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Theater Review : 'Little Women' Seem Uneasy in Spotlight


WESTMINSTER — What is it about Louisa May Alcott's huge novel, "Little Women," that keeps making it seem attractive to the stage and screen?

There have been more than a half-dozen Los Angeles-area stage productions in recent years, and Gillian Armstrong's film version is about to appear--the fourth since George Cukor's in 1933. For good measure, Westminster Community Theatre is weighing in with its own "Little Women," the one adapted by Marian De Forest.

So, what is it? The episodic narrative of the March sisters in the Civil War era is not the stuff of high drama. It is instead a reflective, highly character-driven series of frames in a tapestry of an American family,

Jo March is still a terrific model for young women who want to be all that they can be, and not a bad heroine either. But Alcott's domestic epic hardly fits neatly into Hollywood's three-act story structure or theater's own conventions. Good, large novels seldom do.

The need for more and more "Little Women" comes down to the need to read the novel once again, in a different way. De Forest's version is better than a few others we've seen, which either got bogged down in too many scenes, or grossly simplified Alcott's complex characters. De Forest retains much of Alcott's dialogue and is intensely devoted to Jo and her three sisters, with everyone else firmly in the background.

That's probably the best strategy for a stage edition that hopes to clock in at under three hours. More time is saved with voice-over narration (Jo's) that compresses and omits long, easily skipped over passages from the book.

De Forest also immediately helps delineate the foursome: the independent, literary Jo (Candice Balish); the nice, conformist Meg (Jennifer Robbins); lady-in-training Amy (Monica Welton), and sickly, vulnerable Beth (Julie Messina). There's no overly obvious emphasis on Jo, the perfect woman writer's alter-ego; instead, a fair hearing is given to all the little women.

In the end, though, it becomes Jo's story, as she falls for the unlikely older man, Prof. Bhaer (Warren Harker). In love with a Schiller scholar--now that's what makes Alcott's book an enduring literary romance.

Still, it has to fly on stage, regardless of all of De Forest's pruning and tidying.

Director Jennifer Boudreau's cast feels uncomfortable with the 19th-Century talk and manners. A bad sense of let's-dress-up runs through the production, and it tends to trivialize Alcott's and De Forest's work.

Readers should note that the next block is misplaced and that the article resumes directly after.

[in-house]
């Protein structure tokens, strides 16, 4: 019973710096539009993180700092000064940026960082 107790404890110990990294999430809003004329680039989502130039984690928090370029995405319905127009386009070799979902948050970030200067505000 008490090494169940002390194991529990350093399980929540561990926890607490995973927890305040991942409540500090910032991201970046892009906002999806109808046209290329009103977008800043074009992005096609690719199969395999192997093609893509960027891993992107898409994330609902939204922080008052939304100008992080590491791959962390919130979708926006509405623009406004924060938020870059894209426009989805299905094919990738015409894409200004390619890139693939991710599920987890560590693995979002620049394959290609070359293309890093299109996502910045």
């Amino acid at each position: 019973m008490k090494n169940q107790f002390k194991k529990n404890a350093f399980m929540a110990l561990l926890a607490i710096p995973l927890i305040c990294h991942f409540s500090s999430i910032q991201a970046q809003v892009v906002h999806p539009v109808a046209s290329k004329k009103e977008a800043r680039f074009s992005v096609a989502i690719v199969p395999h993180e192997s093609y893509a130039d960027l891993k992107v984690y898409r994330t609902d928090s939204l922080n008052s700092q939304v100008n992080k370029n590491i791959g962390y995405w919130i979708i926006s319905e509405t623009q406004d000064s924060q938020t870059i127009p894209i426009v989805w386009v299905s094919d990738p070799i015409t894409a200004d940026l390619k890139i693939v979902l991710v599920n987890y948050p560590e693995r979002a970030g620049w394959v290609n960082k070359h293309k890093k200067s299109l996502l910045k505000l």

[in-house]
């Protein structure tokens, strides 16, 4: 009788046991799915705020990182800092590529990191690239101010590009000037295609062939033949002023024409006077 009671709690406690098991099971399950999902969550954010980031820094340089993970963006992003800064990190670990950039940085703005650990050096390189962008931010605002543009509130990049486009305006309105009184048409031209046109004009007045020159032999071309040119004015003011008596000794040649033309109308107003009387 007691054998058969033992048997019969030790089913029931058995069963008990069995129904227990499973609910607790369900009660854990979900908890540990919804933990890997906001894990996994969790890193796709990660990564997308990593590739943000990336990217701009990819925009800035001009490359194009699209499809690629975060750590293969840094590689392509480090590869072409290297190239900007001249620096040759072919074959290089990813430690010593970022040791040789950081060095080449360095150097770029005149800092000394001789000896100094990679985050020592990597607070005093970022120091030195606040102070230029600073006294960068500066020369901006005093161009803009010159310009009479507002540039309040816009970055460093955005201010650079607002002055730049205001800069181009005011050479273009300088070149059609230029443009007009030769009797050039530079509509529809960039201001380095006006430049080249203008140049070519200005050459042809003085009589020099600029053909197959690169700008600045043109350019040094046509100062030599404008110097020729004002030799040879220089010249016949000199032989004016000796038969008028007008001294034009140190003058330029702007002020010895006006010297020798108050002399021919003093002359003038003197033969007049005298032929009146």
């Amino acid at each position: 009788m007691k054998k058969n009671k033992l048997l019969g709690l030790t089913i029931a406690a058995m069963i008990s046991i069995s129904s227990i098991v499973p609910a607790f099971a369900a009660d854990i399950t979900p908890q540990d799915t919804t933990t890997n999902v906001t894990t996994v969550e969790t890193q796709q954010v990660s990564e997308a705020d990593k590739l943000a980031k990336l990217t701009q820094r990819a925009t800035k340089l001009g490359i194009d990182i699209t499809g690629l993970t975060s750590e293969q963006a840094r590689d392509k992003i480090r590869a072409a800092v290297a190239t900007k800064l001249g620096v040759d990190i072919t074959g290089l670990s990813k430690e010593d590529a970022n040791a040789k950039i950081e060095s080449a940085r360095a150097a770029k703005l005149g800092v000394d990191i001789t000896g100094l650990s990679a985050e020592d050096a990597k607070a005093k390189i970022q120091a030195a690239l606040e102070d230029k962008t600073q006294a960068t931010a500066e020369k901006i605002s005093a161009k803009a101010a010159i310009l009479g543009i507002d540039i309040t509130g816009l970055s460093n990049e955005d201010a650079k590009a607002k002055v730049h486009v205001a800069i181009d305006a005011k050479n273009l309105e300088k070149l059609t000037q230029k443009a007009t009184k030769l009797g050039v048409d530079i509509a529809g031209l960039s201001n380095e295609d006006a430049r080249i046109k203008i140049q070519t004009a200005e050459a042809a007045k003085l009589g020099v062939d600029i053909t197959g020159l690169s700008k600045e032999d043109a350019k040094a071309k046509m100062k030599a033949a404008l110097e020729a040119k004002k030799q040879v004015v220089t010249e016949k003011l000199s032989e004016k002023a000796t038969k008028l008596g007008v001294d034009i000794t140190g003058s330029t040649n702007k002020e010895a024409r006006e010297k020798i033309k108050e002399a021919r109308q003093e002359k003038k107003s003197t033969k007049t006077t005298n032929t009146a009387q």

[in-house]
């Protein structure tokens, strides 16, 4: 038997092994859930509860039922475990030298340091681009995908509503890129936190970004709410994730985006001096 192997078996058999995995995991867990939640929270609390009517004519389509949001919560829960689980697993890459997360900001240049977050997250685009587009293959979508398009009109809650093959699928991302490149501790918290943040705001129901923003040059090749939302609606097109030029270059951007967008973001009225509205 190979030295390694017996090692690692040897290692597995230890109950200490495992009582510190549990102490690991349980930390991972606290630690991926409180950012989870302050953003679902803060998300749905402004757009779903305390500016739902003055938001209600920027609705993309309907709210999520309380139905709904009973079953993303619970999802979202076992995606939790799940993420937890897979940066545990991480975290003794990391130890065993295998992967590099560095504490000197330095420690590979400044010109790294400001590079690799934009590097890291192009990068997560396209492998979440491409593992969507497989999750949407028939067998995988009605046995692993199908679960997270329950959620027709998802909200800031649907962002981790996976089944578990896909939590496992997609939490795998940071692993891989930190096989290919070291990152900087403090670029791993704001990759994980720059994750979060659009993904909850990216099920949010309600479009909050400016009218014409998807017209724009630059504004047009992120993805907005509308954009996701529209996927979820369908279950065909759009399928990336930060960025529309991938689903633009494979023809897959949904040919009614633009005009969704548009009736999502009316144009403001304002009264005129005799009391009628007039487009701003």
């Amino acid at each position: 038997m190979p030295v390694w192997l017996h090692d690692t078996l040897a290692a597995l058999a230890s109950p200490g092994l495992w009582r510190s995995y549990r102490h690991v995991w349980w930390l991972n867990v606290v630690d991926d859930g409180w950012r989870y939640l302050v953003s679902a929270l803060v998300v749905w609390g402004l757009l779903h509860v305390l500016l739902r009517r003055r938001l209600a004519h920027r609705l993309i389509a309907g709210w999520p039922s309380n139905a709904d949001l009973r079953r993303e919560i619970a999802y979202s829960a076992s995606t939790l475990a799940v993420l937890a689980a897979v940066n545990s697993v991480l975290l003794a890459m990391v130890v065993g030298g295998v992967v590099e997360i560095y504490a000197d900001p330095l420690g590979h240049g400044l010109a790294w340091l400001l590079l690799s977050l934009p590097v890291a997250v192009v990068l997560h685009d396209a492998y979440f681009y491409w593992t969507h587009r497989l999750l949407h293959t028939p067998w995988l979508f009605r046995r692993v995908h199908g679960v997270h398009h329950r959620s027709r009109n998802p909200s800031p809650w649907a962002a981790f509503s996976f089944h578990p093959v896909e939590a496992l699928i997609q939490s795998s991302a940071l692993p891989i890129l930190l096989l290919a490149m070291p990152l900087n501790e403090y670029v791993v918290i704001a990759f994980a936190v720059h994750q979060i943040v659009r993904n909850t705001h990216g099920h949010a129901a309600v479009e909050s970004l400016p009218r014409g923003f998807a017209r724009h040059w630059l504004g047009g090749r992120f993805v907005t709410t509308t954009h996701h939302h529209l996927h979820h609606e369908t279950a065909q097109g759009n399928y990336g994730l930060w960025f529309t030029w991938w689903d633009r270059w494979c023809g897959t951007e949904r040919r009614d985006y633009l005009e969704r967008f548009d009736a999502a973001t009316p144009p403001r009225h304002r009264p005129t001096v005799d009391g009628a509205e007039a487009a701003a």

These sisters, for instance, don't sound as though they've lived with each other's foibles. The point is that they've learned to live with and love each other; here, they're unnaturally commenting on each other as the script instructs. It's as if the actors were still rehearsing with script in hand.

Robbins is likable, but doesn't give Meg an identity, while Balish's Jo is too cool to let us feel the heat of Jo's passions. Welton has a way to go before she theatricalizes Amy's primness, which finally comes through in the end. Messina evokes Beth's physical frailty, but not really her tragedy.

Those background characters are especially so here, since so few actors want to take charge. Jesse Swimm does as jolly family friend Laurie, but the March parents, played by Marc LeBlanc and Karla Abrams, don't project any sense of authority that makes this family survive the national turbulence just outside the door. Harker's Bhaer doesn't exactly command our attention, which makes us wonder why he commands Jo's. Nancy Noble isn't nearly nasty enough as the dreaded Aunt March.

* "Little Women," Westminster Community Theatre, 7272 Maple St., Westminster. Fridays-Saturdays, 8:30 p.m.; matinee Sunday, 2 p.m. Ends Dec. 3. $9-$10. (714) 527-5546. Running time: 2 hours. Candice Balish: Jo

Jennifer Robbins: Meg

Monica Welton: Amy

Julie Messina: Beth

Karla Abrams: Mrs. March

Marc LeBlanc: Mr. March

Nancy Noble: Aunt March

Jesse Swimm: Laurie

Warren Harker: Prof. Bhaer

Tony Grande: Mr. Laurence

Joel Ray Ibanez: John

A Westminster Community Theatre production of Marian De Forest's adaptation of Louisa May Alcott's novel. Directed by Jennifer Boudreau. Set: Bronson. Lights: Aaron Abrams. Costumes: June Steneck and Sandi Newcomb.

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